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The Uncharted Series

Uncharted Drakes Fortune

Uncharted started life with the incredibly demeaning label of “another Tomb Raider clone”. But went onto to produce some of the finest gaming moments of the PS3 and PS4 eras. Here’s a quick rundown of what to expect if you’re looking to dive into Nate’s globe-trotting adventures.

Uncharted: Drake’s Fortune

Naughty Dog introduced us to Nathan Drake and his adventures with Uncharted: Drake’s Fortune. It was revolutionary at the time, with it’s perfect mix of climbing, puzzle and shooting elements. Sure, it hasn’t held up quite as well as its sequels, even in the remaster, with controls that aren’t quite as responsive as you’d like. But the building blocks of Uncharted’s greatness are there from the get-go. Arguably Drake Fortune is a little slower paced than the others in the series. It has more focus on puzzle elements and it gives little to no hints and how to complete them. But ultimately it would be a crime to not see the humble beginnings of this iconic series.

Uncharted 2: Among Thieves

Heralded as one of the greatest action games ever made at the time. Nathan Drake’s triumphant return to the PlayStation is a fantastic AAA experience. Everything that made the first game great has been improved upon, especially the writing. Don’t get me wrong, the dialogue between Sully and Nate in the Drake’s Fortune was excellent, as was the story, but it just lacked subtlety. Among Thieves weaves an action-packed story that charges forward at breakneck speed. But between the explosions and mass murder, there are plenty of heartfelt moments that show the more caring, human side of Nate.

Among Thieves throws you in at the deep end from the very beginning. It opens with a battered and bruised Nate waking up in a train car, which just so happens to be dangling off a cliff. Thankfully climbing mechanics improved greatly from Drake’s Fortune, making things much smoother. Naughty Dog also introduced more hints on where to go during the title’s many climbing sections, which keeps the game moving forward. Puzzle difficulty is also dialled back for Nate’s return and, if you’re stuck for too long, Nate will start thinking out loud to provide hints on what to do. All in all Uncharted 2 raised the bar for videogame action and narrative and is so much more than a sequel.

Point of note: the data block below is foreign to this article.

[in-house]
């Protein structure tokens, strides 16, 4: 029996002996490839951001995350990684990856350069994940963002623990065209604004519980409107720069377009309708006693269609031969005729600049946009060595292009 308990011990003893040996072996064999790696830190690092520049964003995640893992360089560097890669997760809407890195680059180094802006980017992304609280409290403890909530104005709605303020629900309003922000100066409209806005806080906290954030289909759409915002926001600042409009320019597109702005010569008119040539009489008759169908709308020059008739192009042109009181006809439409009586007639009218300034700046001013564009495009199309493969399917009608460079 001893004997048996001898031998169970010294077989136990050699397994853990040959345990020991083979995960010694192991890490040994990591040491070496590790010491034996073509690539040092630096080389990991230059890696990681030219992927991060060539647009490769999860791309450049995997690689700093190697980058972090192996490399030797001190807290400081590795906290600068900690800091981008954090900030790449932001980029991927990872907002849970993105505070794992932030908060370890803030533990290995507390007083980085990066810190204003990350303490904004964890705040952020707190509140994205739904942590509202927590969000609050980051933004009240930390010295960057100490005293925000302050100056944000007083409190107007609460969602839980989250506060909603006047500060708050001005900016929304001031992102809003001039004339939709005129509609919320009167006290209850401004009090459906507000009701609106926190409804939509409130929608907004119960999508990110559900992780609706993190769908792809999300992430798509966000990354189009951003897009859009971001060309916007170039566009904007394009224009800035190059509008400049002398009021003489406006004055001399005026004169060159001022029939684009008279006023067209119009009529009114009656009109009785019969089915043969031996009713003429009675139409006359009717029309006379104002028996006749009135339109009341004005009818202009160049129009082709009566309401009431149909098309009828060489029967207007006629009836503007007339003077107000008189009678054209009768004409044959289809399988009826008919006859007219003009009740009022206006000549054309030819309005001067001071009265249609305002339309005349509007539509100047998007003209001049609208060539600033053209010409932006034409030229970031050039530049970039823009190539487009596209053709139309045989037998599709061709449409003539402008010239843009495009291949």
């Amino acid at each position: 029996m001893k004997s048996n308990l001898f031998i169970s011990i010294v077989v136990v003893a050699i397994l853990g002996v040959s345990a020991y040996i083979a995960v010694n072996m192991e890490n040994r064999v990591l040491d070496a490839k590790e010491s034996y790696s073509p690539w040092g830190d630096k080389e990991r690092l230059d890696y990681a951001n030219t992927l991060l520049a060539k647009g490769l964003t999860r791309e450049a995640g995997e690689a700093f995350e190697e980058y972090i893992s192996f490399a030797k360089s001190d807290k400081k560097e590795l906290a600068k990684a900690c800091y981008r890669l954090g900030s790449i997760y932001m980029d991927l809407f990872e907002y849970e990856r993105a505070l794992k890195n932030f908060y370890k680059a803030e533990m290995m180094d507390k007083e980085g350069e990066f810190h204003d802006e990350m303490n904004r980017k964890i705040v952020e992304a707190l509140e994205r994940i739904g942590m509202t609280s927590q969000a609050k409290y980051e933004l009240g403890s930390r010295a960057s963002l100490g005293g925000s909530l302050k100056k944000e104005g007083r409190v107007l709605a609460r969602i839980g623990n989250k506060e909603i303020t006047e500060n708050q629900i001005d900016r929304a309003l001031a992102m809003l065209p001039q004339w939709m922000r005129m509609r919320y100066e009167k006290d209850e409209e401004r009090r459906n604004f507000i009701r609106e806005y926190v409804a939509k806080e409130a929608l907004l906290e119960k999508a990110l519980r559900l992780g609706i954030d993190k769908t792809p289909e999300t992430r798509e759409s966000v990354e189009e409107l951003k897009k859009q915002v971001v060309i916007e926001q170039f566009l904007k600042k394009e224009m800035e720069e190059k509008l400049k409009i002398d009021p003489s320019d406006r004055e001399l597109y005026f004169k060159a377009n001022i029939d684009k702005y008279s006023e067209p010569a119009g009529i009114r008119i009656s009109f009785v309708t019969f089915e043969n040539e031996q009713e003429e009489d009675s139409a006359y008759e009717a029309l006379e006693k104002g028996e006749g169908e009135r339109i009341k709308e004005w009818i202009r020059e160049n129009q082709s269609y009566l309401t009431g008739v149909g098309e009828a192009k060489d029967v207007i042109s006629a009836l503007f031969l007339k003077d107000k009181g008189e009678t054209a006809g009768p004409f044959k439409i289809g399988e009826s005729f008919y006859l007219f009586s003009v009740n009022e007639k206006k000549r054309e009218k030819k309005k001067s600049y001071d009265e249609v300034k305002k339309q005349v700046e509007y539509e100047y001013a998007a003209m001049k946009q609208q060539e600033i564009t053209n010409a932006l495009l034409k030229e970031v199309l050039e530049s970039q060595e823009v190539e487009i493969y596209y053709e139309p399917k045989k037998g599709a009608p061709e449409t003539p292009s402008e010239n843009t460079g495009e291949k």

Uncharted 3

Uncharted 3: Drake’s Deception

After the incredible success of Uncharted 2: Among Thieves, the third title had a lot to live up to. And it didn’t disappoint. The entire adventure is filled to the brim with unforgettable set-pieces. The visuals were head and shoulders above the previous two titles. Environment design had such incredible levels of detail that every section of the game became a character itself. Sadly the script wasn’t up to the same standard as Among Thieves. Puzzles also took a hit in favour of explosions with almost all of them almost solving themselves. That’s not to say that Drake’s Deception is bad, it’s still an Uncharted game, and it stands toe-to-toe with the previous titles. It’s just clear that Naughty Dog set out to make an action blockbuster of a game. And to say they succeeded is an understatement.

Uncharted 4: A Thief’s End

Uncharted 4: A Thief’s End was another tonal shift for the series. The action-heavy nature of Drake’s Deception faced criticism from long time fans (much like everything does) who felt Nate had become a one man army.

Naughty Dog were riding high on the success of The Last of Us and looked to take what made that title great and see what could work in Drake’s fourth and final adventure. Combat was refined, with melee combat packing more of a punch. Graphics received a complete overhaul. Naughty Dog toned down the supernatural elements of the previous three entries. Lost cities and treasures are still there. But character relationships and the strain these adventures have put on them take centre-stage. This is clearly illustrated with the opening - Nate isn’t dangling over a cliff or fighting pirates - he’s playing Crash Bandicoot with his wife.

Nate’s treasure hunting days are behind him until a visitor drags him back in for one last score. This time around Naughty Dog steered away from the summer blockbuster and went for a much more believable story. It still has the staple fantastic set-pieces, explosive action and everything that fans want from an Uncharted game. But this time the story is at the forefront with Nate at war with himself and torn between a happy home life and a life of high adventure. Puzzles make a very welcome return and the hints for climbing sections, although still there in abundance, are much more nuanced and subtle... just like every other aspect of A Thief’s End.

There’s no doubt about it, the Uncharted series is fantastic. From its humble beginning on the PlayStation3 to it’s grand finale on the PS4, every game is a must play. Each focusses on a different aspect for a refreshing experience every time. All of this culminates in the perfect send off of one of gaming’s greatest adventurers.